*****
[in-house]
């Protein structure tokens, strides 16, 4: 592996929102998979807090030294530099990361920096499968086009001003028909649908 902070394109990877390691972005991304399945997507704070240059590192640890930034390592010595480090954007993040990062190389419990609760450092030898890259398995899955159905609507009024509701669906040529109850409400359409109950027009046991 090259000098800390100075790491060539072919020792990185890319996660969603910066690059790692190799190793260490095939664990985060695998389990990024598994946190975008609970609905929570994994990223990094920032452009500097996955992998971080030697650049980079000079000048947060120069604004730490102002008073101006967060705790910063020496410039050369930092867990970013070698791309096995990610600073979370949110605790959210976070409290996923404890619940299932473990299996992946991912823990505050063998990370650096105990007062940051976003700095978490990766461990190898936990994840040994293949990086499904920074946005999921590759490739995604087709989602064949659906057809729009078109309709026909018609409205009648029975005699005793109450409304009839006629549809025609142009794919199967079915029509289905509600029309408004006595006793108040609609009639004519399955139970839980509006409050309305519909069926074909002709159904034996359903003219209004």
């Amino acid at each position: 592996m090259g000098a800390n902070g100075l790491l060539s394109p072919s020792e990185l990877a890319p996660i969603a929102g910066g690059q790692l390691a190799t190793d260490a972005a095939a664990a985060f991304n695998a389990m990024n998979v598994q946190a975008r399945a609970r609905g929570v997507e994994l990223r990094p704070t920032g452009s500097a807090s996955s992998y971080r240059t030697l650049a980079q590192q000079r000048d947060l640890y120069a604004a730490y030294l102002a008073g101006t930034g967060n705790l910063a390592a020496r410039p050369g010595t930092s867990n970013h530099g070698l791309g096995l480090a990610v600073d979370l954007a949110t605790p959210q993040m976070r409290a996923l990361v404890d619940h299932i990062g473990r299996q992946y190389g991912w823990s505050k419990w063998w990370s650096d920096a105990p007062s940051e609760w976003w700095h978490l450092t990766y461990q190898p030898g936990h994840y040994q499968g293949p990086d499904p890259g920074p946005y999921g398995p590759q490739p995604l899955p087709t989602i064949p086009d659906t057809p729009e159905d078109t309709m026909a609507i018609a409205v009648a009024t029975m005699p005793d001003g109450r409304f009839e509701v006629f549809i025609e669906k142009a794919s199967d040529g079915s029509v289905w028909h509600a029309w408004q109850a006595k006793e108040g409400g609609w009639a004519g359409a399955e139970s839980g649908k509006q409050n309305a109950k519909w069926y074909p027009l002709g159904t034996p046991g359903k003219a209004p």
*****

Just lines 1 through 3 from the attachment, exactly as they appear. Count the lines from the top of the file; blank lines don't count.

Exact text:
[in-house]
């Protein structure tokens, strides 16, 4: 592996929102998979807090030294530099990361920096499968086009001003028909649908 902070394109990877390691972005991304399945997507704070240059590192640890930034390592010595480090954007993040990062190389419990609760450092030898890259398995899955159905609507009024509701669906040529109850409400359409109950027009046991 090259000098800390100075790491060539072919020792990185890319996660969603910066690059790692190799190793260490095939664990985060695998389990990024598994946190975008609970609905929570994994990223990094920032452009500097996955992998971080030697650049980079000079000048947060120069604004730490102002008073101006967060705790910063020496410039050369930092867990970013070698791309096995990610600073979370949110605790959210976070409290996923404890619940299932473990299996992946991912823990505050063998990370650096105990007062940051976003700095978490990766461990190898936990994840040994293949990086499904920074946005999921590759490739995604087709989602064949659906057809729009078109309709026909018609409205009648029975005699005793109450409304009839006629549809025609142009794919199967079915029509289905509600029309408004006595006793108040609609009639004519399955139970839980509006409050309305519909069926074909002709159904034996359903003219209004």
């Amino acid at each position: 592996m090259g000098a800390n902070g100075l790491l060539s394109p072919s020792e990185l990877a890319p996660i969603a929102g910066g690059q790692l390691a190799t190793d260490a972005a095939a664990a985060f991304n695998a389990m990024n998979v598994q946190a975008r399945a609970r609905g929570v997507e994994l990223r990094p704070t920032g452009s500097a807090s996955s992998y971080r240059t030697l650049a980079q590192q000079r000048d947060l640890y120069a604004a730490y030294l102002a008073g101006t930034g967060n705790l910063a390592a020496r410039p050369g010595t930092s867990n970013h530099g070698l791309g096995l480090a990610v600073d979370l954007a949110t605790p959210q993040m976070r409290a996923l990361v404890d619940h299932i990062g473990r299996q992946y190389g991912w823990s505050k419990w063998w990370s650096d920096a105990p007062s940051e609760w976003w700095h978490l450092t990766y461990q190898p030898g936990h994840y040994q499968g293949p990086d499904p890259g920074p946005y999921g398995p590759q490739p995604l899955p087709t989602i064949p086009d659906t057809p729009e159905d078109t309709m026909a609507i018609a409205v009648a009024t029975m005699p005793d001003g109450r409304f009839e509701v006629f549809i025609e669906k142009a794919s199967d040529g079915s029509v289905w028909h509600a029309w408004q109850a006595k006793e108040g409400g609609w009639a004519g359409a399955e139970s839980g649908k509006q409050n309305a109950k519909w069926y074909p027009l002709g159904t034996p046991g359903k003219a209004p």